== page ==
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How to Start a Franchise

According to Edible Arrangements founder Tariq Farid, it takes a great concept, insane attention to detail, and lots of handholding
FLOWER POWER Tariq Farid tested dozens of knives for cutting fruit into floral designs.

Tariq Farid didn't start out trying to become a franchiser. He just hoped to start a successful retail business selling bouquets made from cut-up fresh fruit. But from its earliest days, Farid's business had at its core what every successful franchise needs: a concept.

For a year before opening the first Edible Arrangements, in 1999, Farid worked on perfecting his idea of edible bouquets. He tested different fruit-cutting equipment to find what would best transform cut pineapples, honeydew, and cantaloupe into attractive flowerlike petals and decorative leaves. (And Farid knows his flowers: He started the first of four floral shops when he was 17.) He produced brochures and took his own photos to create mouthwatering shots for a website whose details he paid as much attention to as he did to the store itself. Most important, he says, he settled on a brand image well before opening day. "One of the best things I ever did starting out was hire someone to have a proper logo designed," he says.

The back office wasn't overlooked, either. Farid, a computer geek at heart, had previously built a software system for his floral stores. Using that know-how, he installed a system for Edible Arrangements that could track the status of online orders and would also record buying patterns, so he could follow up with smarter customer service.

The advance work paid off. Within a year of opening in East Haven, Connecticut, the store brought in $192,000 and turned a profit. In Year Two, revenue doubled. Farid believes the tracking system helped boost his numbers by increasing repeat business -- nearly 85 percent of those who placed an order came back for more.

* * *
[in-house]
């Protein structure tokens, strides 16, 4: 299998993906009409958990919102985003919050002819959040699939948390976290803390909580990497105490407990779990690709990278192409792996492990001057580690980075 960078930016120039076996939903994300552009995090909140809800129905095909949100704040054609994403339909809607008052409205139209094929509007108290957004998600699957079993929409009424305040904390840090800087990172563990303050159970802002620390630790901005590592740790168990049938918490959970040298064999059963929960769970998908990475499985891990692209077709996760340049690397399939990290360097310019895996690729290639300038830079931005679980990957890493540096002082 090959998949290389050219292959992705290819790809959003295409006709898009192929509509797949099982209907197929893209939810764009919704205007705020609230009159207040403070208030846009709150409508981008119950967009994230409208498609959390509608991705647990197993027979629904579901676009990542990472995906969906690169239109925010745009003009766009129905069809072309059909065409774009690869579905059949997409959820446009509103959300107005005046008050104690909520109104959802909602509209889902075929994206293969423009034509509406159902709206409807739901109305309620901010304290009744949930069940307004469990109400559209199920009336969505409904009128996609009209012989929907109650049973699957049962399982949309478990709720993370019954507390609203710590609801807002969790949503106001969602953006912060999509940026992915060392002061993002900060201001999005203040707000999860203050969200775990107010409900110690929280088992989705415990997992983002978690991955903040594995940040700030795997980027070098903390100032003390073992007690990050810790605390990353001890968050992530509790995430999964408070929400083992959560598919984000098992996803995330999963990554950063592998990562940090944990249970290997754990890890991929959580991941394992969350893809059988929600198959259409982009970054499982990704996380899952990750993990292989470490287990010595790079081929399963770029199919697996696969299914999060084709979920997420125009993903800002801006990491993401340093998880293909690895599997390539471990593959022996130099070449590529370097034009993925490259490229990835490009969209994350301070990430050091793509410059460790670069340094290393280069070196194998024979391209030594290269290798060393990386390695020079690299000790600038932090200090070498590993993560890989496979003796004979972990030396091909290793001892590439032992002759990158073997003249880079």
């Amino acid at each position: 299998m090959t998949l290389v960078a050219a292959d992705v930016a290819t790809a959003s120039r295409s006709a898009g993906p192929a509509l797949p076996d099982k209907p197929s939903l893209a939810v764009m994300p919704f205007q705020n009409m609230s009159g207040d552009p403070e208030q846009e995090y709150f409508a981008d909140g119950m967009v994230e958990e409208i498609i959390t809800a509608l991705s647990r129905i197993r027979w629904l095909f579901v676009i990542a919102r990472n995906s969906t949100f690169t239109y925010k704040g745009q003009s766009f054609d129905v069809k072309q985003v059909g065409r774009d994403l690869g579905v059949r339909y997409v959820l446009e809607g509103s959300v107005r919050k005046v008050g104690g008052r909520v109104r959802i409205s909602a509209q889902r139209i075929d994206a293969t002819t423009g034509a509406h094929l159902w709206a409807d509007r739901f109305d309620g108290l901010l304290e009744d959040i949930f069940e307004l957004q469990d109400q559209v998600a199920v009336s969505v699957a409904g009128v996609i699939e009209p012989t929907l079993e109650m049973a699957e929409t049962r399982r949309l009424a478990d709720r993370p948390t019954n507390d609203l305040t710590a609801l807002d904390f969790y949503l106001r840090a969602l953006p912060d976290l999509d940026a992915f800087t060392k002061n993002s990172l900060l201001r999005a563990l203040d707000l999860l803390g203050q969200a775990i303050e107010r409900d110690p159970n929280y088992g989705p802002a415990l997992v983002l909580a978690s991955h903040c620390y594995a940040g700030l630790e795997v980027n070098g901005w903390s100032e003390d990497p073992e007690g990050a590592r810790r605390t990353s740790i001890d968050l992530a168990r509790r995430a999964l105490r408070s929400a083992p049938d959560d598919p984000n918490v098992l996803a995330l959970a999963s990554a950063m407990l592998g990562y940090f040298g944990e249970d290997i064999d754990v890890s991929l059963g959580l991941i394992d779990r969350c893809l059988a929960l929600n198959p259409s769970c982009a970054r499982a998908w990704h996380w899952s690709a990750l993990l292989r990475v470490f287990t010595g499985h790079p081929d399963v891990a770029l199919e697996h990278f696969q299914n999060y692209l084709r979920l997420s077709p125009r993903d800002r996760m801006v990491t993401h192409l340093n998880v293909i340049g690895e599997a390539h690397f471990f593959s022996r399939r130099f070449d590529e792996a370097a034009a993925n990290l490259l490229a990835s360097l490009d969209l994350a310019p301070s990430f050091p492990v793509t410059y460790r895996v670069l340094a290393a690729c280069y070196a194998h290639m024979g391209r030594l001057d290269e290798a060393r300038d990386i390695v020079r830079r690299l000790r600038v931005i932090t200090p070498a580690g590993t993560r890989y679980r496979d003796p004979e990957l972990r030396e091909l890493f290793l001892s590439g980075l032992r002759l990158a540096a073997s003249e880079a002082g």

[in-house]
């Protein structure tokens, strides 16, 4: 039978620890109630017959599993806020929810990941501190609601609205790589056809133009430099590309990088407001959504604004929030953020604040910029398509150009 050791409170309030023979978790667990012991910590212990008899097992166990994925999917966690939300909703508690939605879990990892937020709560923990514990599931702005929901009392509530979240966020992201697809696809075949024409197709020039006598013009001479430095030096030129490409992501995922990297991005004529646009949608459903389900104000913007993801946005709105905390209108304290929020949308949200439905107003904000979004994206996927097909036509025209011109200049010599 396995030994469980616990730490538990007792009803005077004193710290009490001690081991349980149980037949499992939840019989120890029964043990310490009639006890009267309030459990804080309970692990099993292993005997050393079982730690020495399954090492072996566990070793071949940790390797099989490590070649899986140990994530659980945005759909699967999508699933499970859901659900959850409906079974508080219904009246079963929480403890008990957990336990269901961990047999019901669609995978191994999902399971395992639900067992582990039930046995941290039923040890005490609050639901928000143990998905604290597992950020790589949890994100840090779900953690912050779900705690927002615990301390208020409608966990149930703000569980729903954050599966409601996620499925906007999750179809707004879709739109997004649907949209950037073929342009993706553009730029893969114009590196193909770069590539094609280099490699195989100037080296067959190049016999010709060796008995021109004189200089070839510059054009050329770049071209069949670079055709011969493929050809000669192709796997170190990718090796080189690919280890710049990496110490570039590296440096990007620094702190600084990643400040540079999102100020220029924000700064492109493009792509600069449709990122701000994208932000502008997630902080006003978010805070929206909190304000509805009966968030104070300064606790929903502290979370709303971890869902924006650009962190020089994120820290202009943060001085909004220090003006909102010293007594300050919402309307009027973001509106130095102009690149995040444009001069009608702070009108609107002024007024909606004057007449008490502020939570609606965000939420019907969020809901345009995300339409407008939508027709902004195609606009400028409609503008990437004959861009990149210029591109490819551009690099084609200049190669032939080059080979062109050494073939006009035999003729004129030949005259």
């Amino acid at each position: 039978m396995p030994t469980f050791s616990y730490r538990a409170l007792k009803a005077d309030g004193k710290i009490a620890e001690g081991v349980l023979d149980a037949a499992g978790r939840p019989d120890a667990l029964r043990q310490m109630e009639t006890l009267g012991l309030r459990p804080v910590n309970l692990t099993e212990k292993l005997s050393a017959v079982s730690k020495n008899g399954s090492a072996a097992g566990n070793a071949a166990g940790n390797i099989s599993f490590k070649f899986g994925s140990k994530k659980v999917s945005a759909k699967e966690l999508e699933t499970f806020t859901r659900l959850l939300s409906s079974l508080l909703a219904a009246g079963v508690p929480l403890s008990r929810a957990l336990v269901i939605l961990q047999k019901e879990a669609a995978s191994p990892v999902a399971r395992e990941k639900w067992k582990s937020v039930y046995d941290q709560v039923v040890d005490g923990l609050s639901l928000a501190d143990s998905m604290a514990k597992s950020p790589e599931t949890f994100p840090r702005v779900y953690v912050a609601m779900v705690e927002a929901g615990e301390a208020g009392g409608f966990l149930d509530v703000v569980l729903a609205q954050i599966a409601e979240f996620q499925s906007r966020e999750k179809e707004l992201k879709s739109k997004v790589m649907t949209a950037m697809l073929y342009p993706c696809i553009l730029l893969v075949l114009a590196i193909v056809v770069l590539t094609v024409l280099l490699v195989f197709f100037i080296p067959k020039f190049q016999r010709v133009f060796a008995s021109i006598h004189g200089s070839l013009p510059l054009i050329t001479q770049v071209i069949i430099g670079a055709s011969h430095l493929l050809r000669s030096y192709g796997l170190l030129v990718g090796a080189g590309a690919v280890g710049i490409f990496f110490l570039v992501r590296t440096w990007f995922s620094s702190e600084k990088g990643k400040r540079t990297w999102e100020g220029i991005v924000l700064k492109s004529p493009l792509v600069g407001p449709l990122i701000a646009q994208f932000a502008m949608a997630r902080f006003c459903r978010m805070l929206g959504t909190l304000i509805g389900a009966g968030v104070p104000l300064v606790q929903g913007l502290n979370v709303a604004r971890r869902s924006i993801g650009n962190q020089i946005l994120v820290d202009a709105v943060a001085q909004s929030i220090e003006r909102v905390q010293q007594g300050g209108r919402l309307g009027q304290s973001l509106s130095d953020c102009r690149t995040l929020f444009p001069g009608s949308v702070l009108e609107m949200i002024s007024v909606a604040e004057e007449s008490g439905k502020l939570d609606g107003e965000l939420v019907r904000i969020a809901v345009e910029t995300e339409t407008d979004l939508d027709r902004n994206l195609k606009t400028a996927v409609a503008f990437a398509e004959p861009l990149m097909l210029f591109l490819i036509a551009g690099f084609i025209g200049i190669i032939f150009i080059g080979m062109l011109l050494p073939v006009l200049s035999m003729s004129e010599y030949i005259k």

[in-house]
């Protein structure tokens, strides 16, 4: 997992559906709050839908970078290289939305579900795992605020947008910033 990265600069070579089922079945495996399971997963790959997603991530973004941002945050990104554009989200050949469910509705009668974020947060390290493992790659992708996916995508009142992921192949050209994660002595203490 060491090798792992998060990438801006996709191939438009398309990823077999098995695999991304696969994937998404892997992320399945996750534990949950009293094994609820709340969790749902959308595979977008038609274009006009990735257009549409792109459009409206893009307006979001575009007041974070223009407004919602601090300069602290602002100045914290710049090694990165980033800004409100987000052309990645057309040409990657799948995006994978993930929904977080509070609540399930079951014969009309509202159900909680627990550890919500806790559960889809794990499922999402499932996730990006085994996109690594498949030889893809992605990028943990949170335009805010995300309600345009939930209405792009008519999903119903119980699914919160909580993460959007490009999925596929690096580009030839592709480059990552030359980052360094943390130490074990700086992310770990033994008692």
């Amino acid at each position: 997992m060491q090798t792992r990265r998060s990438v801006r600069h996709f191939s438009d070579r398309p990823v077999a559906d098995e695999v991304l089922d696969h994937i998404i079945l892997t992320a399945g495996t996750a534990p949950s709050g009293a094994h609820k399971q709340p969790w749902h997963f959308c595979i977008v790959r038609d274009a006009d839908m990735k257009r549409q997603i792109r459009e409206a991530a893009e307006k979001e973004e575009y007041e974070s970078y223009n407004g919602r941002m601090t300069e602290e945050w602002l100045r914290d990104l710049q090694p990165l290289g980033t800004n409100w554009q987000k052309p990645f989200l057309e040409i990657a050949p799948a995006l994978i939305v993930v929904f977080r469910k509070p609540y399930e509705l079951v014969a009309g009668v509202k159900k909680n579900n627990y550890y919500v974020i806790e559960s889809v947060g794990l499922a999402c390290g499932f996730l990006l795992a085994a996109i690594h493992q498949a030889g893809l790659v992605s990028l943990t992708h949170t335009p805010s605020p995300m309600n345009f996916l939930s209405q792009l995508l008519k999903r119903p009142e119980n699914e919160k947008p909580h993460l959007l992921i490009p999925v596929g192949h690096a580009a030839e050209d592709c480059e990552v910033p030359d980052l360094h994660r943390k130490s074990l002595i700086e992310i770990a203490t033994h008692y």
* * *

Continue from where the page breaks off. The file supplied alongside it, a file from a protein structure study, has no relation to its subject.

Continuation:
Success put visions of franchising into Farid's head. He didn't have to wait long. About eight months after the opening of the first store, Chris Dellamarggio, a manager for a marketing services company, sought out Farid to say he wanted to open an Edible Arrangements near Boston. "That's how most franchises start," says Farid. "If you have a business that is working, people want to be involved."

Owning a successful store and launching into the franchise business are worlds apart, though. So Farid built himself a second store, in Norwalk, Connecticut, to serve as his test franchise. He went step by step through the stages of opening and running an Edible Arrangements as if he were new to the business: how to source a location and negotiate a lease, where to buy supplies. He standardized things such as hiring techniques and store decoration. He kept meticulous notes and used them to create a training program.

But how to cram all that info into the head of a green franchise owner? "In the beginning, no operations manual works," says Farid. "You are the operations manual." So Farid acted as chief hand holder to his early franchisees, spending endless hours training them and assisting with their store openings. "I actually went in and laid the floor for Chris's store," Farid says.

If you can get the first 10 stores right, says Farid, you are on your way. "That's when you are instilling in your franchisees the values and procedures that are going to help your company grow," he says. Today, there are 883 Edible Arrangements stores around the globe, including the United Kingdom and Kuwait. "People say we've grown quickly," says Farid, "but we were ready for it."

Company Dashboard: Edible Arrangements

founder Tariq Farid, 40

Location Wallingford, Connecticut

2008 Revenue $19.4 million

Employees 66 Start-up Year 1999

Start-up Costs $100,000

Breakeven Within six months, on sales of $80,000

Biggest Expenses Travel and assisting franchisees with their store openings

Qualifications Experience in the floral and software industries

Red Tape Strict health department regulations and regional building permits

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